Clerks (1994)
Clerks (1994)

Genre: Comedy Running Time: 1 hr. 32 min.

Release Date: October 19th, 1994 MPAA Rating: R

Director: Kevin Smith Actors: Brian O’Halloran, Jeff Anderson, Marilyn Ghigliotti, Lisa Spoonauer, Jason Mewes, Kevin Smith, Scott Mosier, David Klein

 


 

B

eginning with some obscene animation (to introduce View Askew Productions), the movie proper picks up with Dante Hicks (Brian O’Halloran) falling out of his closet – apparently where he fell asleep after closing at his work the night before. Fielding a call to come back in for yet another shift, Dante grabs a handful of clothes from a mound in the corner of his room and heads to Quick Stop Groceries, where he starts the duties of putting out newspapers, making coffee, and making a custom “open” sign when he’s unable to unlock the building’s shutters. “If you plan to shoplift, let us know,” reads a notice at the register, where Dante will be stationed – and stuck – for the next several hours.

Over the course of the day, Dante must contend with all sorts of oddballs – from an anti-smoking soapbox loiterer, to old acquaintances, to a man with his hand stuck in a Pringles can, to drug dealers Jay (Jason Mewes) and Silent Bob (Kevin Smith), to many other strange (or irate) customers – as well as getting into heated discussions with his girlfriend Veronica (Marilyn Ghigliotti) and chatting with pal Randal Graves (Jeff Anderson), the clerk at the video store next door. And the numerous, spirited conversations range from lewd to vulgar, largely overstuffed with expletives. “Bunch of savages in this town.”

As a slice-of-life comedy about ordinary (and a few unordinary) youths (around college-age rather than high school), the film examines all sorts of adolescent topics, dwelling on past and present relationships and the monotony of clerking jobs, though most are based around sex and sexuality. With the limited sets and minimal characters, attention is paid most predominantly to the dialogue, which is consistently amusing and occasionally hilarious. Nothing is off-limits and nothing is too trivial to discuss in detail – whether it’s about the behind-the-scenes minutia of movies, or moronic questions, or what goes on in the minds of particularly unusual patrons.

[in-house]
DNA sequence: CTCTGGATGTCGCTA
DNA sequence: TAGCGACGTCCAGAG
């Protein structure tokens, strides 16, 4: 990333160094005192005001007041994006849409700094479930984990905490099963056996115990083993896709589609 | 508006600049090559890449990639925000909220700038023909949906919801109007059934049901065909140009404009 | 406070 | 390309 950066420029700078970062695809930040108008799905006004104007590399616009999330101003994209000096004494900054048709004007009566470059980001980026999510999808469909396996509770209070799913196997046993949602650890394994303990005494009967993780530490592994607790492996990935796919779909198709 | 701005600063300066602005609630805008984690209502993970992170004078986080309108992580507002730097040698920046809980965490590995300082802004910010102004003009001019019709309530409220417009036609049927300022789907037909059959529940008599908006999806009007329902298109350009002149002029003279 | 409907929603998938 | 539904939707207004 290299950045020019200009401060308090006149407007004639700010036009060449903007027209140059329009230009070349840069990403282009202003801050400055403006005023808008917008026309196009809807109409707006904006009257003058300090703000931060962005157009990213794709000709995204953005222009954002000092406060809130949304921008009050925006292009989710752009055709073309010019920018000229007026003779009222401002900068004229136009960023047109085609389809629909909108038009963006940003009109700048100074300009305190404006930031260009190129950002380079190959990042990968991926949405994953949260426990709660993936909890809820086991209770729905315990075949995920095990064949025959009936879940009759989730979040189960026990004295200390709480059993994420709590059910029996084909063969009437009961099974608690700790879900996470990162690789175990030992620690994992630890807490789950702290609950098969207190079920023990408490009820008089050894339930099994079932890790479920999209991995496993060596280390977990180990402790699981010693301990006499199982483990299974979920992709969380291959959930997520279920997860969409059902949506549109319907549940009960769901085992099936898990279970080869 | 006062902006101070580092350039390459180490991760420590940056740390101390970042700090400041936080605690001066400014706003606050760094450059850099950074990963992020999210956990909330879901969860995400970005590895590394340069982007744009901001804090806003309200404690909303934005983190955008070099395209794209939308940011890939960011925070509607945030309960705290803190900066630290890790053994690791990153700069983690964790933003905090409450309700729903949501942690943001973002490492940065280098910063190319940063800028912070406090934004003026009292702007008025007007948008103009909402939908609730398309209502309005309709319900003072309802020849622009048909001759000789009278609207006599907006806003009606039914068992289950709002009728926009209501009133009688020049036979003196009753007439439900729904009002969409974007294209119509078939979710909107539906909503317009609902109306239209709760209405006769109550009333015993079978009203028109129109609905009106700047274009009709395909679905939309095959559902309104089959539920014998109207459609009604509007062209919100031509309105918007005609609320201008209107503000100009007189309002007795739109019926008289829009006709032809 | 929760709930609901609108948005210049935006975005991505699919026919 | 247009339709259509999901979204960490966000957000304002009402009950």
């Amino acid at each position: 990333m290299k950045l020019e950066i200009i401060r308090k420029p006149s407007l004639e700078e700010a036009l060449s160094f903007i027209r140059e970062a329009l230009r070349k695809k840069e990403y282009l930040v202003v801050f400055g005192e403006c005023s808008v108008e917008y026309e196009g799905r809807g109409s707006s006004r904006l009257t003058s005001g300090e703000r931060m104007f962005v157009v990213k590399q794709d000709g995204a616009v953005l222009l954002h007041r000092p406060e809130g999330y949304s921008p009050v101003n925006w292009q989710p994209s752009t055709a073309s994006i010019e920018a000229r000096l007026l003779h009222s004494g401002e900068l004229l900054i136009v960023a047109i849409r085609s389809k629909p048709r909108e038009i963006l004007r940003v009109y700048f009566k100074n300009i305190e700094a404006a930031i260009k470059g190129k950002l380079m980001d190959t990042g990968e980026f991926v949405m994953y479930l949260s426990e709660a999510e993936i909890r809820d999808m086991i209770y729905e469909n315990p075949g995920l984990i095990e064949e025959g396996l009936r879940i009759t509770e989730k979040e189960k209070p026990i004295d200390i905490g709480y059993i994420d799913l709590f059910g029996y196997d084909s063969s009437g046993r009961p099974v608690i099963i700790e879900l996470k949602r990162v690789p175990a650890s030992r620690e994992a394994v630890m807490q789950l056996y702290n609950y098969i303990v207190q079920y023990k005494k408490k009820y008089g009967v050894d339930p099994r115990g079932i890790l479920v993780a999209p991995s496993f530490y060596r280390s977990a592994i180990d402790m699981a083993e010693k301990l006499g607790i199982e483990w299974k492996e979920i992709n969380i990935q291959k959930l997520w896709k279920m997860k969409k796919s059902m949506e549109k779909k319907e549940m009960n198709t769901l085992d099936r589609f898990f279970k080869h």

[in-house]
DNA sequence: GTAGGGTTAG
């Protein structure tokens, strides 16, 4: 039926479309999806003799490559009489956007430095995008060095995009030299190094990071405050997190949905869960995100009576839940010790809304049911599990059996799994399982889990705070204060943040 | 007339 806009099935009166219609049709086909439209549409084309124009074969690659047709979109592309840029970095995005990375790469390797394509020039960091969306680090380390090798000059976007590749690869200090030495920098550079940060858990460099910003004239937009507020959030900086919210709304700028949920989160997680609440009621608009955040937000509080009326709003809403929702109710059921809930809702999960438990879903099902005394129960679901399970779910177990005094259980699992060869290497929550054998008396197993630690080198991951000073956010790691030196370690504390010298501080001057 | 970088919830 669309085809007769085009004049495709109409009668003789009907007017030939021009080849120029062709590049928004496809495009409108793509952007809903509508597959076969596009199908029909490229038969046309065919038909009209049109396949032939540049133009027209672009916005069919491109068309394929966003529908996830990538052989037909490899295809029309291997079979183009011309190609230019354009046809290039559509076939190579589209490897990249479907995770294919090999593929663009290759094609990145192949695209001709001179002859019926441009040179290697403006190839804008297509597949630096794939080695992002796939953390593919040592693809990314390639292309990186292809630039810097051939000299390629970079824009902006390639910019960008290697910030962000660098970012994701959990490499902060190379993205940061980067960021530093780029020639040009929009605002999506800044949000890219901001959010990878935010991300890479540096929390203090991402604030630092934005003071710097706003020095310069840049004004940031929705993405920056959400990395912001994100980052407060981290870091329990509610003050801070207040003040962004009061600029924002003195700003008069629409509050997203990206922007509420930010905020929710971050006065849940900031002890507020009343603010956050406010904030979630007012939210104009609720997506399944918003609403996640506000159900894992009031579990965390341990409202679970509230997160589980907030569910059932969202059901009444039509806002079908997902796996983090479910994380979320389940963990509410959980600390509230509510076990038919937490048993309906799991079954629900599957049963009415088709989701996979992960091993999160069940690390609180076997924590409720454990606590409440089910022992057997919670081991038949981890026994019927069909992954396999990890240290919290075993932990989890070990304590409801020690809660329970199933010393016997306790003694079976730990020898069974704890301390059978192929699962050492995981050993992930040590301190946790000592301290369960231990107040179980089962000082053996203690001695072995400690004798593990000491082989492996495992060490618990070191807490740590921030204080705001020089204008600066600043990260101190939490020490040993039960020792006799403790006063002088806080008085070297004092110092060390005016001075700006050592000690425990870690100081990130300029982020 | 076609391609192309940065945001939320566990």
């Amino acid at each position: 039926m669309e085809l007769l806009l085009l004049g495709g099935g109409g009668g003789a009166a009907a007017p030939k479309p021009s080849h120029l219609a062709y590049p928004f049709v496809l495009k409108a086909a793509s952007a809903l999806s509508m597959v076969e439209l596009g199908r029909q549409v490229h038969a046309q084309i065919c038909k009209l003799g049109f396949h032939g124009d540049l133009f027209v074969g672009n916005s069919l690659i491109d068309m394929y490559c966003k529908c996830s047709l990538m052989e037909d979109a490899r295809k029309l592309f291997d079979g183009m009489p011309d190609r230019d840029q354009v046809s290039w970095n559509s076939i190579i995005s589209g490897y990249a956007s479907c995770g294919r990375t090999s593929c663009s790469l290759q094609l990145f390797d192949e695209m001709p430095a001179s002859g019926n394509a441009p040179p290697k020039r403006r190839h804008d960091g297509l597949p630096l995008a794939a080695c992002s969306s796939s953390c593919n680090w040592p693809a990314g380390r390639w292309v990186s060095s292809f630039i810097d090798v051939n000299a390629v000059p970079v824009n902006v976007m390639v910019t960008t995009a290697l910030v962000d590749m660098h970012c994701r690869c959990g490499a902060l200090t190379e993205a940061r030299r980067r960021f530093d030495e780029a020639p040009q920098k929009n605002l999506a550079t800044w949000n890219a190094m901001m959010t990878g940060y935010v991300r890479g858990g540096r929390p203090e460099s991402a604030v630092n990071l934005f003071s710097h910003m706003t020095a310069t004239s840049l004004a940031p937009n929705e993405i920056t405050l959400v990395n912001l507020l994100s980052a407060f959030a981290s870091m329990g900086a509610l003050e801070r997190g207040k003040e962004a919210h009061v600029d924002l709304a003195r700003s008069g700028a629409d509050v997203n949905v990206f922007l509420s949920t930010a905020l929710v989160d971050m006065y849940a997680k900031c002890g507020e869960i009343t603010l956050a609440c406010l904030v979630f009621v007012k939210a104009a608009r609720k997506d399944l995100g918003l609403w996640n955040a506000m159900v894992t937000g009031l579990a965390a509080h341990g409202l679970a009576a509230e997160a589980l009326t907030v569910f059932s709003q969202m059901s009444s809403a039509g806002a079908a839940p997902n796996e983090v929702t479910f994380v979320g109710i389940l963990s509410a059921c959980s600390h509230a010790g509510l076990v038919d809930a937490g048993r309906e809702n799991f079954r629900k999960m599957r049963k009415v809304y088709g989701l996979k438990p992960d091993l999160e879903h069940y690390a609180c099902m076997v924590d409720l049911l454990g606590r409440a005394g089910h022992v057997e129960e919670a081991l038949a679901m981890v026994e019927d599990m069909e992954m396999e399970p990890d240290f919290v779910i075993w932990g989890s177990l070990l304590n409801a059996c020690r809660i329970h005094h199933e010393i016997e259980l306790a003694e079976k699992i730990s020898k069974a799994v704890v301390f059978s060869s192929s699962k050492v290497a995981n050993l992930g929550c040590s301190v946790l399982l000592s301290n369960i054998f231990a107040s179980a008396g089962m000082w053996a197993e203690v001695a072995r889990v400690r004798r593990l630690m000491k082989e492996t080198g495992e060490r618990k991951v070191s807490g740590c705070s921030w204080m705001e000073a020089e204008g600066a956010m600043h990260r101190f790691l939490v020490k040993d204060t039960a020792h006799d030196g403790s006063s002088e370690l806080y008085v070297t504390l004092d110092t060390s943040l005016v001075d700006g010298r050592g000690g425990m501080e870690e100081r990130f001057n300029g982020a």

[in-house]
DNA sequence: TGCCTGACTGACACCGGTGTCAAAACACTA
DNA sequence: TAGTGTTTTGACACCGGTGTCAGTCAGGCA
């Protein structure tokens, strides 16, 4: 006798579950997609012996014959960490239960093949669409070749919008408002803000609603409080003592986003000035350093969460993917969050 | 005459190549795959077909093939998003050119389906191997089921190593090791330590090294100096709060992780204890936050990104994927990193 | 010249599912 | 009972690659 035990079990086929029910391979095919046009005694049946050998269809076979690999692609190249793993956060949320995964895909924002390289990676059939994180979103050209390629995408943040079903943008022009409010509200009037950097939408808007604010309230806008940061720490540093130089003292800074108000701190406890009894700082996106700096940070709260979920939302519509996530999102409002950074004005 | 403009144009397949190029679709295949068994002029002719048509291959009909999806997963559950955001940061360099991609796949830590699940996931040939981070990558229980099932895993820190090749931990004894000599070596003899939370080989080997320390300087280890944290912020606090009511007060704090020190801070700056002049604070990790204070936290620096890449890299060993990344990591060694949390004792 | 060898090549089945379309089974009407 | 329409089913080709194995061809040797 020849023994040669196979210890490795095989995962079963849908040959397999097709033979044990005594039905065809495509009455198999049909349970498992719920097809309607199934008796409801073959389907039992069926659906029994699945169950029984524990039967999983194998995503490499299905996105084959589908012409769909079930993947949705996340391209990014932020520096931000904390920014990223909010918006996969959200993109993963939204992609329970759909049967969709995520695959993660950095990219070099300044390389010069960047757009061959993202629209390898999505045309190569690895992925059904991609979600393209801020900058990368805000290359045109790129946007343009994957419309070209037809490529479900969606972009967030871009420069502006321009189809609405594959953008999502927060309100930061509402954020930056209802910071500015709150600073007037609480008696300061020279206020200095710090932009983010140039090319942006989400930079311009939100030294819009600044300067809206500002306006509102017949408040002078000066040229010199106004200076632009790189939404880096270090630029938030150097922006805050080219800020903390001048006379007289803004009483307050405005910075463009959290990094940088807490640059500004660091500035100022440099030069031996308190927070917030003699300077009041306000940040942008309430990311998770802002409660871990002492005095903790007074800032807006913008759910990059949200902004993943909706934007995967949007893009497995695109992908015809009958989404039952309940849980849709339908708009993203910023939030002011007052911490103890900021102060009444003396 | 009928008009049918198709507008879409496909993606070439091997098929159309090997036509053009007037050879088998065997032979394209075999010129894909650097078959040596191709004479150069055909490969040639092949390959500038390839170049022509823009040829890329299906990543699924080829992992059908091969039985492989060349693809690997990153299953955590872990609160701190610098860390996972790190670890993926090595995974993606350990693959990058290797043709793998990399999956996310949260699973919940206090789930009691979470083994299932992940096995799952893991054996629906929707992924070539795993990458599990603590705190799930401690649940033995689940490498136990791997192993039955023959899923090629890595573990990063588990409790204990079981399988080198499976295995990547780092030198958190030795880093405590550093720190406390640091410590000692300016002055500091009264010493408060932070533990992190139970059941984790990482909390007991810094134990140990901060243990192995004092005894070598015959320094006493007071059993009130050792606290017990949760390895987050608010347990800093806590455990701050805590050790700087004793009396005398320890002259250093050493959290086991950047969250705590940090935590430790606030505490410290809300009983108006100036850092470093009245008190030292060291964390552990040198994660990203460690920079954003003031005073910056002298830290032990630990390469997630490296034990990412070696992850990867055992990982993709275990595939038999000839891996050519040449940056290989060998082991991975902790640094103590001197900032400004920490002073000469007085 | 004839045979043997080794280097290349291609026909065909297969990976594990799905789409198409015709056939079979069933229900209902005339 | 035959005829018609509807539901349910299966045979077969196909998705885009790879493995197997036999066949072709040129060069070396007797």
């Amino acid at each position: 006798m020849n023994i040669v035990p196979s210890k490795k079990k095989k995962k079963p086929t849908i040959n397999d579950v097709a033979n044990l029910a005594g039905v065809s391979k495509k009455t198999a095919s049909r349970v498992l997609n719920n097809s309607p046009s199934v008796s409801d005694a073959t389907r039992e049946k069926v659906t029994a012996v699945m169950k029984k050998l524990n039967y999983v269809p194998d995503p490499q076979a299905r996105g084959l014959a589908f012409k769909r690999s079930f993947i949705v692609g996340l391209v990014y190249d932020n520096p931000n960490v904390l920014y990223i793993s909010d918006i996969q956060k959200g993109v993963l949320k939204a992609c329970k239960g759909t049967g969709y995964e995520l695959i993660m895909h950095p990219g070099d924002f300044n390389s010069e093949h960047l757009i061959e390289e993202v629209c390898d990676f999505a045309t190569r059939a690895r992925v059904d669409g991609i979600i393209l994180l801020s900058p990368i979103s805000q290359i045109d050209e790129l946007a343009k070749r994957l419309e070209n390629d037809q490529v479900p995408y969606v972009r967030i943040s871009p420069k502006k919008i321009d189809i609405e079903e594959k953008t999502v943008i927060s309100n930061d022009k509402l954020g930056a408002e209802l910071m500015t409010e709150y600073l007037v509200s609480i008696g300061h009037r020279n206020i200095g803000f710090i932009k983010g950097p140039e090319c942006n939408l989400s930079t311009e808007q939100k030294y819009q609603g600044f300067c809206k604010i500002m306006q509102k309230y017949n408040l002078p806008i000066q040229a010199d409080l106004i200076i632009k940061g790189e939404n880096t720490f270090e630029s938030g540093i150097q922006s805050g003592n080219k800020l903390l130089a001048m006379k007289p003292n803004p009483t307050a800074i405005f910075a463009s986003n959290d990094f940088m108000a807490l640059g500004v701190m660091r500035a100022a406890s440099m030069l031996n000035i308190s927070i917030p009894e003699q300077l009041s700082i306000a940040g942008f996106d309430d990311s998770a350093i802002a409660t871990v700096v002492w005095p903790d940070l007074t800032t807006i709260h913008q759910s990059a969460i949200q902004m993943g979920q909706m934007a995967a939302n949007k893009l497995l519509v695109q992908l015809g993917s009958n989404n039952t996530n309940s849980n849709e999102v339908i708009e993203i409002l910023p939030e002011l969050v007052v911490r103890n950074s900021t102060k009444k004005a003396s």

“I’m not even supposed to be here today!” Divvied up into (unnecessary) named chapters that designate specific jokes, themes, or interactions, the film isn’t about a central story as much as it’s a series of vignettes in which Randal serves as a crass, perverted Jiminy Cricket to Dante’s ambivalent everyman. As he ponders his love life, upcoming events, upsetting his boss, responsibilities at the store, career potential, a hockey game, a past flame (Lisa Spoonauer), and much more, Dante also navigates an increasingly weirder onslaught of customers. And in this small town, everyone knows a bit too much about everyone else, which makes the confrontations just that much odder.

Though the individual parts – such as a few solid jokes, outlandish characters, and an outrageous quandary – tend to be more memorable than the whole, this ultra low-budget, independent project is undeniably impressive. Despite it’s obvious monetary constraints, lack of professional actors, primitive sound effects, and rough editing, creativity lurks around every corner. The humor is refreshing, the simplicity is admirable, the realism of depressing mediocrity is clear, and the soundtrack is lively; it’s a testament to how a movie can be made with virtually nonexistent resources – save for determination and a quirky script.

– Mike Massie

  • 7/10